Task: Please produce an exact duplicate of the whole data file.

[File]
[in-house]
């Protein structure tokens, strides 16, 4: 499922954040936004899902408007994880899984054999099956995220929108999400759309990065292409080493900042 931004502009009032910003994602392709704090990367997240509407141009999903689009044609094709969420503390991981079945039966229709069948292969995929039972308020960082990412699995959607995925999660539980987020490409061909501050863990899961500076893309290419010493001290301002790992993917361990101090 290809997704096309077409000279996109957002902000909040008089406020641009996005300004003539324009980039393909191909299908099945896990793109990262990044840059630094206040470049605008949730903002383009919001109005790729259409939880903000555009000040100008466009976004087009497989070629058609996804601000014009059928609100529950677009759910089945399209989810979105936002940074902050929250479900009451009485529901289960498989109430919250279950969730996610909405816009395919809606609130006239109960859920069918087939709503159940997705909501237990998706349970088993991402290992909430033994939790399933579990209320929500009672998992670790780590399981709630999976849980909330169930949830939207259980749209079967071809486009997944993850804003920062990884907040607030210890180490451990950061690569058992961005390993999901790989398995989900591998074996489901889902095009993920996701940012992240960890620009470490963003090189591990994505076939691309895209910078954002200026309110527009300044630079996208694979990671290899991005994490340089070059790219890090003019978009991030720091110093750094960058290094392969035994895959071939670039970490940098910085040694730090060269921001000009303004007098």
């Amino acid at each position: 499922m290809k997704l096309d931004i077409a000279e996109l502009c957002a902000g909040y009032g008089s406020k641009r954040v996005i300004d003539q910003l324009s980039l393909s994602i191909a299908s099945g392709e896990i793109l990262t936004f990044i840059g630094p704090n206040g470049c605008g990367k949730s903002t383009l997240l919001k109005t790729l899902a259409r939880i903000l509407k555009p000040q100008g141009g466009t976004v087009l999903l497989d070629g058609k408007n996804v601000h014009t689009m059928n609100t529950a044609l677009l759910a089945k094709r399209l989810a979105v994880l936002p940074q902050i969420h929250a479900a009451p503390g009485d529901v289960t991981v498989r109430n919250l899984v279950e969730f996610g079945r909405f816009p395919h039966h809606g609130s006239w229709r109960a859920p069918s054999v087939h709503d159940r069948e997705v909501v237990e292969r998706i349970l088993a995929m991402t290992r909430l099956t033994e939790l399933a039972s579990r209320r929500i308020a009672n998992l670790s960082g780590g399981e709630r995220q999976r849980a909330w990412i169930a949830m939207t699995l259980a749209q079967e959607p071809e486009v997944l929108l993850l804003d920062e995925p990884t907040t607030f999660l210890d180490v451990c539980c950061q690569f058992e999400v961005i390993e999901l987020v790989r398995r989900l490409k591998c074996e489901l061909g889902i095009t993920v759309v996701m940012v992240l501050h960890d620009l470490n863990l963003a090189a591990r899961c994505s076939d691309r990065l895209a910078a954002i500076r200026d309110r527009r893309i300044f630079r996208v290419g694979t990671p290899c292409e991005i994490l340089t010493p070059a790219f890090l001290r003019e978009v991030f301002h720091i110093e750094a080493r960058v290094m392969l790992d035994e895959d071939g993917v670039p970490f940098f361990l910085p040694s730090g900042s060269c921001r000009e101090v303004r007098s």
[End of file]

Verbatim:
[in-house]
């Protein structure tokens, strides 16, 4: 499922954040936004899902408007994880899984054999099956995220929108999400759309990065292409080493900042 931004502009009032910003994602392709704090990367997240509407141009999903689009044609094709969420503390991981079945039966229709069948292969995929039972308020960082990412699995959607995925999660539980987020490409061909501050863990899961500076893309290419010493001290301002790992993917361990101090 290809997704096309077409000279996109957002902000909040008089406020641009996005300004003539324009980039393909191909299908099945896990793109990262990044840059630094206040470049605008949730903002383009919001109005790729259409939880903000555009000040100008466009976004087009497989070629058609996804601000014009059928609100529950677009759910089945399209989810979105936002940074902050929250479900009451009485529901289960498989109430919250279950969730996610909405816009395919809606609130006239109960859920069918087939709503159940997705909501237990998706349970088993991402290992909430033994939790399933579990209320929500009672998992670790780590399981709630999976849980909330169930949830939207259980749209079967071809486009997944993850804003920062990884907040607030210890180490451990950061690569058992961005390993999901790989398995989900591998074996489901889902095009993920996701940012992240960890620009470490963003090189591990994505076939691309895209910078954002200026309110527009300044630079996208694979990671290899991005994490340089070059790219890090003019978009991030720091110093750094960058290094392969035994895959071939670039970490940098910085040694730090060269921001000009303004007098």
């Amino acid at each position: 499922m290809k997704l096309d931004i077409a000279e996109l502009c957002a902000g909040y009032g008089s406020k641009r954040v996005i300004d003539q910003l324009s980039l393909s994602i191909a299908s099945g392709e896990i793109l990262t936004f990044i840059g630094p704090n206040g470049c605008g990367k949730s903002t383009l997240l919001k109005t790729l899902a259409r939880i903000l509407k555009p000040q100008g141009g466009t976004v087009l999903l497989d070629g058609k408007n996804v601000h014009t689009m059928n609100t529950a044609l677009l759910a089945k094709r399209l989810a979105v994880l936002p940074q902050i969420h929250a479900a009451p503390g009485d529901v289960t991981v498989r109430n919250l899984v279950e969730f996610g079945r909405f816009p395919h039966h809606g609130s006239w229709r109960a859920p069918s054999v087939h709503d159940r069948e997705v909501v237990e292969r998706i349970l088993a995929m991402t290992r909430l099956t033994e939790l399933a039972s579990r209320r929500i308020a009672n998992l670790s960082g780590g399981e709630r995220q999976r849980a909330w990412i169930a949830m939207t699995l259980a749209q079967e959607p071809e486009v997944l929108l993850l804003d920062e995925p990884t907040t607030f999660l210890d180490v451990c539980c950061q690569f058992e999400v961005i390993e999901l987020v790989r398995r989900l490409k591998c074996e489901l061909g889902i095009t993920v759309v996701m940012v992240l501050h960890d620009l470490n863990l963003a090189a591990r899961c994505s076939d691309r990065l895209a910078a954002i500076r200026d309110r527009r893309i300044f630079r996208v290419g694979t990671p290899c292409e991005i994490l340089t010493p070059a790219f890090l001290r003019e978009v991030f301002h720091i110093e750094a080493r960058v290094m392969l790992d035994e895959d071939g993917v670039p970490f940098f361990l910085p040694s730090g900042s060269c921001r000009e101090v303004r007098s």